Workplace supports afford employees the opportunity to do the best they can in the job they were hired to do. And often, this support is provided for any part of that job. When companies promote such a corporate culture, everyone benefits. Providing a workplace support is similar to providing “reasonable accommodation” for employees with disabilities. However, reasonable accommodation is only required to help the employee with a disability perform the essential job functions. Under the ADA, a reasonable accommodation may include the elimination or modification of a non-essential job duty, or the transfer of a non-essential job duty to another employee.
Is mopping the floors really an essential job function of a sales manager? A sales manager with permanent back and neck impairments was required to perform certain cleaning tasks, including mopping floors that violated his medical restrictions. EEOC determined this to be a non-essential function of a sales manager position that could have been reassigned to other employees. But despite documentation, store management refused to reassign this duty and required the sales manager to mop, leading to further injury and necessitating a medical leave. EEOC’s lawsuit against AutoZone returned a verdict of $600,000 and an additional claim for $115,000 in back pay will be decided at a later date. This particular situation sends an important message. Employers should take requests for accommodations seriously, and make every reasonable effort to enable qualified individuals with disabilities to do their jobs and earn a living. Although damages are capped at $300,000 for a claim under the ADA, the jury’s award may be reduced during subsequent proceedings.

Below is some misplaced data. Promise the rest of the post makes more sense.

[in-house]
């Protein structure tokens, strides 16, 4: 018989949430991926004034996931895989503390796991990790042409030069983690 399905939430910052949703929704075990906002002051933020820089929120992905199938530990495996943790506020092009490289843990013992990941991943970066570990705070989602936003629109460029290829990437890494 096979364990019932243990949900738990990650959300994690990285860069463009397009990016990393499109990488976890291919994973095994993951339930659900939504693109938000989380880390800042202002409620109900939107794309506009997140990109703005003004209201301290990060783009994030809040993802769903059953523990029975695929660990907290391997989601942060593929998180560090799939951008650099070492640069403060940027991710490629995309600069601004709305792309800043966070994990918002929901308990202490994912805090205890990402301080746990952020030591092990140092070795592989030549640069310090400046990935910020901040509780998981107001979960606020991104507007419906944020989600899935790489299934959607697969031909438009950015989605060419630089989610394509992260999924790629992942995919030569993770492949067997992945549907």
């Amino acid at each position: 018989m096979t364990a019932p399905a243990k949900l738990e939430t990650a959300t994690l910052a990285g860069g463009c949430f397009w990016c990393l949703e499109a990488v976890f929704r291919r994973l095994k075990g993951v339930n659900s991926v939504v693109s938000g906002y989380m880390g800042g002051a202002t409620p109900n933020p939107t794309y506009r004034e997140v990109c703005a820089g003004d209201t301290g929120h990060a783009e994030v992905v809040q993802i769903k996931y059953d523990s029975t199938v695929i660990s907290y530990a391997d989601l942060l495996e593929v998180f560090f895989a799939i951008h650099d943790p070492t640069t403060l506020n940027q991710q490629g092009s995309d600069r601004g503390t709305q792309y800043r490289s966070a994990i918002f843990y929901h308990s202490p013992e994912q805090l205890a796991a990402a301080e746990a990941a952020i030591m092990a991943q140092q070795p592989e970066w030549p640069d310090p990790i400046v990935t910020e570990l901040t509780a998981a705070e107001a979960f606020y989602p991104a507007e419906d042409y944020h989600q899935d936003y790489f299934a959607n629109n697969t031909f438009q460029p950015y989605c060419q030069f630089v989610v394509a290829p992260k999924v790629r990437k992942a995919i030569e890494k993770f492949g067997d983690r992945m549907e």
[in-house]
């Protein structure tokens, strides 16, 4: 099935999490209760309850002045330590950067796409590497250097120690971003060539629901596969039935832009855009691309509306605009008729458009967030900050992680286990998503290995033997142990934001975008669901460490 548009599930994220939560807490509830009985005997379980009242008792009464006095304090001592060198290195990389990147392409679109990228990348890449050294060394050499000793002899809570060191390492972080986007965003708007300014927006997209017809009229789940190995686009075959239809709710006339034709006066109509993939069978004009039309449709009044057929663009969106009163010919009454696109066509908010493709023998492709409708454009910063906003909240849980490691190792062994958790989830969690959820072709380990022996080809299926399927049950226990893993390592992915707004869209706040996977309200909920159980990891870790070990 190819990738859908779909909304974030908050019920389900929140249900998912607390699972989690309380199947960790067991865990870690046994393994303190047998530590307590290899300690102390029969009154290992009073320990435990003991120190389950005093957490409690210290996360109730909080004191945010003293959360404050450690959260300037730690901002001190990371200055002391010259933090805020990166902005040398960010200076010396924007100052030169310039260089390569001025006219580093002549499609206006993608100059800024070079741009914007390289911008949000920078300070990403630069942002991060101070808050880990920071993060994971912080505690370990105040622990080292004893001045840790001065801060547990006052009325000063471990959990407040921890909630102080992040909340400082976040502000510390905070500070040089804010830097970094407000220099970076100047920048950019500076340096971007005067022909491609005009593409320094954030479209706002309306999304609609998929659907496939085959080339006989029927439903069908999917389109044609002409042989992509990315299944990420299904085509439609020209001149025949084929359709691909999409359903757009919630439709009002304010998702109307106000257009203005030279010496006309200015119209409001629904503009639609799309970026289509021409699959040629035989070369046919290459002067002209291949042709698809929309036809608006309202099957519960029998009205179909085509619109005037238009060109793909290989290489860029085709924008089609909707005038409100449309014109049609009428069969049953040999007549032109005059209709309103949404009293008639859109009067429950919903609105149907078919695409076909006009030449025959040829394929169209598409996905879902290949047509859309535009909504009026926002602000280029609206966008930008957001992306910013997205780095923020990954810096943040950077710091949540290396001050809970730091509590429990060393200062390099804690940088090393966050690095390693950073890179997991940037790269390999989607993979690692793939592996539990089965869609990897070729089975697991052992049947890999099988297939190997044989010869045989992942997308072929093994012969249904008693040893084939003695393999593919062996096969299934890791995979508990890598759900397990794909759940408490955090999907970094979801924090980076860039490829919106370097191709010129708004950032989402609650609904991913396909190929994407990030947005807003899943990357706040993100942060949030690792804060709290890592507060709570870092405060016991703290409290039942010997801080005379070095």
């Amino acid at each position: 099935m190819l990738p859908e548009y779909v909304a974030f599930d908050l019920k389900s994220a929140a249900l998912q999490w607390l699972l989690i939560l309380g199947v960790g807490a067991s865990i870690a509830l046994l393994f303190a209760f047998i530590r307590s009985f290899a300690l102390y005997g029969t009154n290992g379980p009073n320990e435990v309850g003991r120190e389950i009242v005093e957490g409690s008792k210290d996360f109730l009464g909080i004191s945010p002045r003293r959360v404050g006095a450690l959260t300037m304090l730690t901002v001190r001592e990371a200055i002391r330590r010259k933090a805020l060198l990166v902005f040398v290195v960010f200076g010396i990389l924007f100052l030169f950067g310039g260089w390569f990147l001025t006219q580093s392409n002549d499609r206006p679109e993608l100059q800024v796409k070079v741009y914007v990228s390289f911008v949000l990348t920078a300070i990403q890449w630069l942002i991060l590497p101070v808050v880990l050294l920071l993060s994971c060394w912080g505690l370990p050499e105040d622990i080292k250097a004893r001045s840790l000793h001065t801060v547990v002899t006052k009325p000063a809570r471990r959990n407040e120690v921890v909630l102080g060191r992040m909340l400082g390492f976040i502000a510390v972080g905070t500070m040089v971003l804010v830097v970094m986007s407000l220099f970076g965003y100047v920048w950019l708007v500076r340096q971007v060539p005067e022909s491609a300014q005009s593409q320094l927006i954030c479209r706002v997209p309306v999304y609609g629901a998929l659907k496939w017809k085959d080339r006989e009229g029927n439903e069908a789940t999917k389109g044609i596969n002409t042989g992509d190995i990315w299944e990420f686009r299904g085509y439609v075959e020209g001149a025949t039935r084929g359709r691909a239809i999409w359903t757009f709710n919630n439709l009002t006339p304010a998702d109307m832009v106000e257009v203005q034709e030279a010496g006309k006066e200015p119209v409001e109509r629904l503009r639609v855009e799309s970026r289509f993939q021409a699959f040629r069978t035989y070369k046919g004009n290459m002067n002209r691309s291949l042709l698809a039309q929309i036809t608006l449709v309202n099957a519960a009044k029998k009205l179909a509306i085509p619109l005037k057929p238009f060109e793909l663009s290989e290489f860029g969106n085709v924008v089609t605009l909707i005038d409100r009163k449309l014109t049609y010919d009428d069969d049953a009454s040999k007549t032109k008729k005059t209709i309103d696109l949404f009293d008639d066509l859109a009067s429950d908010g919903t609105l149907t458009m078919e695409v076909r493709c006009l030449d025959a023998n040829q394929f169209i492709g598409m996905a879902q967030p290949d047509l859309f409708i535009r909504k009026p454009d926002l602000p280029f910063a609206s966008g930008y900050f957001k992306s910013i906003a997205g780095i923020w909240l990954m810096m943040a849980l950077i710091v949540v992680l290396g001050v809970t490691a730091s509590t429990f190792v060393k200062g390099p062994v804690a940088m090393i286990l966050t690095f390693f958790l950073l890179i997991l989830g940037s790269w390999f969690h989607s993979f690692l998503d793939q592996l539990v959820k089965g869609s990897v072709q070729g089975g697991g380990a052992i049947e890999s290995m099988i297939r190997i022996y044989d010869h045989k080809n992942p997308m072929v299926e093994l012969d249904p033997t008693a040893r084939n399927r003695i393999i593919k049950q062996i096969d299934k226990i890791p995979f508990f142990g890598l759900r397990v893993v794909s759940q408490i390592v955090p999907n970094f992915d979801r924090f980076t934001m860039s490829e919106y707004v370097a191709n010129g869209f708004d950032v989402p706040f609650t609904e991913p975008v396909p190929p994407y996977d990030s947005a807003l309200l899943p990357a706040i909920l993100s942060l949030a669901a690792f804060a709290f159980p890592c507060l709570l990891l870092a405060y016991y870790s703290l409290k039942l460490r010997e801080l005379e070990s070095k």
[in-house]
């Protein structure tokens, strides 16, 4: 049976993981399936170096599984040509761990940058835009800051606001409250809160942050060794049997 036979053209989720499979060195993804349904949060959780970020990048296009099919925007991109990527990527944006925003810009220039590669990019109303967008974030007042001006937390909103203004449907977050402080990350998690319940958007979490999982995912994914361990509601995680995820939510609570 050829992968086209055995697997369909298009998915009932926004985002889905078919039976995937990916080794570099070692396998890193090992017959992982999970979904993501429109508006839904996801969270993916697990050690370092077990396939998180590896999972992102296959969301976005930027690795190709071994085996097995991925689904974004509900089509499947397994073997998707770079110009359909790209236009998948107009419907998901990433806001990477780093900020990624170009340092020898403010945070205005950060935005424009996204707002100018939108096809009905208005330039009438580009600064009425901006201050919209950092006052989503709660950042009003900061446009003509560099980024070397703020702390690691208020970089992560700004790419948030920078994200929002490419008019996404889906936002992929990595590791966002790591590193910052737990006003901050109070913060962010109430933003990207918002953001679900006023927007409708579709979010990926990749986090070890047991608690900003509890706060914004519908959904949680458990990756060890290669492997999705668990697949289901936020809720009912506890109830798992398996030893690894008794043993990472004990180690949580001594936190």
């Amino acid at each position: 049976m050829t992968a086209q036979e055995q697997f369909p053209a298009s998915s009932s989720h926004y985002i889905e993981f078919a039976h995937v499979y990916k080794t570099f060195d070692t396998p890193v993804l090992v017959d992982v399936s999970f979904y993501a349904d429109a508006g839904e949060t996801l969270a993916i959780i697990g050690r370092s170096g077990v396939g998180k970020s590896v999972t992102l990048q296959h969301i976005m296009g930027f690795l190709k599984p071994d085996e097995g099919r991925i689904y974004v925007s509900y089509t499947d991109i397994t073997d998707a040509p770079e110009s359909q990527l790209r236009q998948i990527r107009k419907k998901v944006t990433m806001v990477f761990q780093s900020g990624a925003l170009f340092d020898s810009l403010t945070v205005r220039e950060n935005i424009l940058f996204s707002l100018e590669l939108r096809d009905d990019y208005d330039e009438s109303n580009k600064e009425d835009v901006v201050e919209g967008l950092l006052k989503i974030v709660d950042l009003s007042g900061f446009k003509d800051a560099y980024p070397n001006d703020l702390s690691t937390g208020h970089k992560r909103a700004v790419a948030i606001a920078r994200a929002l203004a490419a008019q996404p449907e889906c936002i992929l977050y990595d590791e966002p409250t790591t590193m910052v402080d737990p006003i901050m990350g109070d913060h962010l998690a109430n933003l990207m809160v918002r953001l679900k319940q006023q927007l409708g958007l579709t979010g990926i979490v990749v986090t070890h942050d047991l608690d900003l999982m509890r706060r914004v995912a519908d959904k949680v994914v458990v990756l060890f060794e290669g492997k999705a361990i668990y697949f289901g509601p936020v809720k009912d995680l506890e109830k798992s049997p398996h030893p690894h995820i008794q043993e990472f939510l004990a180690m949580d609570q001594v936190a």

This information should not be construed as “legal advice” for a particular set of facts or circumstances. It is intended only to be a practical guide for participants familiar with this subject. Users should seek appropriate legal advice tailored to address their specific situation.